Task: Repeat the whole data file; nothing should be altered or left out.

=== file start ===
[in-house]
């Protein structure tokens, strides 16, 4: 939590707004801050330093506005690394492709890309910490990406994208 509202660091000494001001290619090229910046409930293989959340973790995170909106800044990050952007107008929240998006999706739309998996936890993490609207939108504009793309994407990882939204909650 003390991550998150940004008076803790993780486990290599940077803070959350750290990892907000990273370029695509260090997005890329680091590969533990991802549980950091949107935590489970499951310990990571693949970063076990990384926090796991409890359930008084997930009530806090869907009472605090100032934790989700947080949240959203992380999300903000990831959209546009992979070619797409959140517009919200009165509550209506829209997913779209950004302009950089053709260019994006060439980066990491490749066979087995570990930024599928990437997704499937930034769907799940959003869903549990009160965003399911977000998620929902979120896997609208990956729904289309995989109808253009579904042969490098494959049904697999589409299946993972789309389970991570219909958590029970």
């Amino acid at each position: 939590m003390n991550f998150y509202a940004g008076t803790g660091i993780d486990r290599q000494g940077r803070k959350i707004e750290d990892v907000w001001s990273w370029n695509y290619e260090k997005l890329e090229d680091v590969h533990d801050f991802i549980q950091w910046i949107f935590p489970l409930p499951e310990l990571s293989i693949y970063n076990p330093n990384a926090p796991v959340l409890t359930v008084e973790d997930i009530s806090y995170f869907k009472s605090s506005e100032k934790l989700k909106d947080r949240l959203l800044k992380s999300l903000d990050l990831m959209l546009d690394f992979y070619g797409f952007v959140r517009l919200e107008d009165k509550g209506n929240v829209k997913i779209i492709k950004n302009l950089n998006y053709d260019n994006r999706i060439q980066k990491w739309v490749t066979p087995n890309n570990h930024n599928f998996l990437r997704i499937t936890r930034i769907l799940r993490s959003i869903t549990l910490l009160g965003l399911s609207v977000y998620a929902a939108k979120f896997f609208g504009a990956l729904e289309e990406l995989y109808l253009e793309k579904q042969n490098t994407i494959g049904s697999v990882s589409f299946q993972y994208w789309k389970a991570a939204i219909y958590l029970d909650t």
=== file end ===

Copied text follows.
[in-house]
């Protein structure tokens, strides 16, 4: 939590707004801050330093506005690394492709890309910490990406994208 509202660091000494001001290619090229910046409930293989959340973790995170909106800044990050952007107008929240998006999706739309998996936890993490609207939108504009793309994407990882939204909650 003390991550998150940004008076803790993780486990290599940077803070959350750290990892907000990273370029695509260090997005890329680091590969533990991802549980950091949107935590489970499951310990990571693949970063076990990384926090796991409890359930008084997930009530806090869907009472605090100032934790989700947080949240959203992380999300903000990831959209546009992979070619797409959140517009919200009165509550209506829209997913779209950004302009950089053709260019994006060439980066990491490749066979087995570990930024599928990437997704499937930034769907799940959003869903549990009160965003399911977000998620929902979120896997609208990956729904289309995989109808253009579904042969490098494959049904697999589409299946993972789309389970991570219909958590029970």
């Amino acid at each position: 939590m003390n991550f998150y509202a940004g008076t803790g660091i993780d486990r290599q000494g940077r803070k959350i707004e750290d990892v907000w001001s990273w370029n695509y290619e260090k997005l890329e090229d680091v590969h533990d801050f991802i549980q950091w910046i949107f935590p489970l409930p499951e310990l990571s293989i693949y970063n076990p330093n990384a926090p796991v959340l409890t359930v008084e973790d997930i009530s806090y995170f869907k009472s605090s506005e100032k934790l989700k909106d947080r949240l959203l800044k992380s999300l903000d990050l990831m959209l546009d690394f992979y070619g797409f952007v959140r517009l919200e107008d009165k509550g209506n929240v829209k997913i779209i492709k950004n302009l950089n998006y053709d260019n994006r999706i060439q980066k990491w739309v490749t066979p087995n890309n570990h930024n599928f998996l990437r997704i499937t936890r930034i769907l799940r993490s959003i869903t549990l910490l009160g965003l399911s609207v977000y998620a929902a939108k979120f896997f609208g504009a990956l729904e289309e990406l995989y109808l253009e793309k579904q042969n490098t994407i494959g049904s697999v990882s589409f299946q993972y994208w789309k389970a991570a939204i219909y958590l029970d909650t």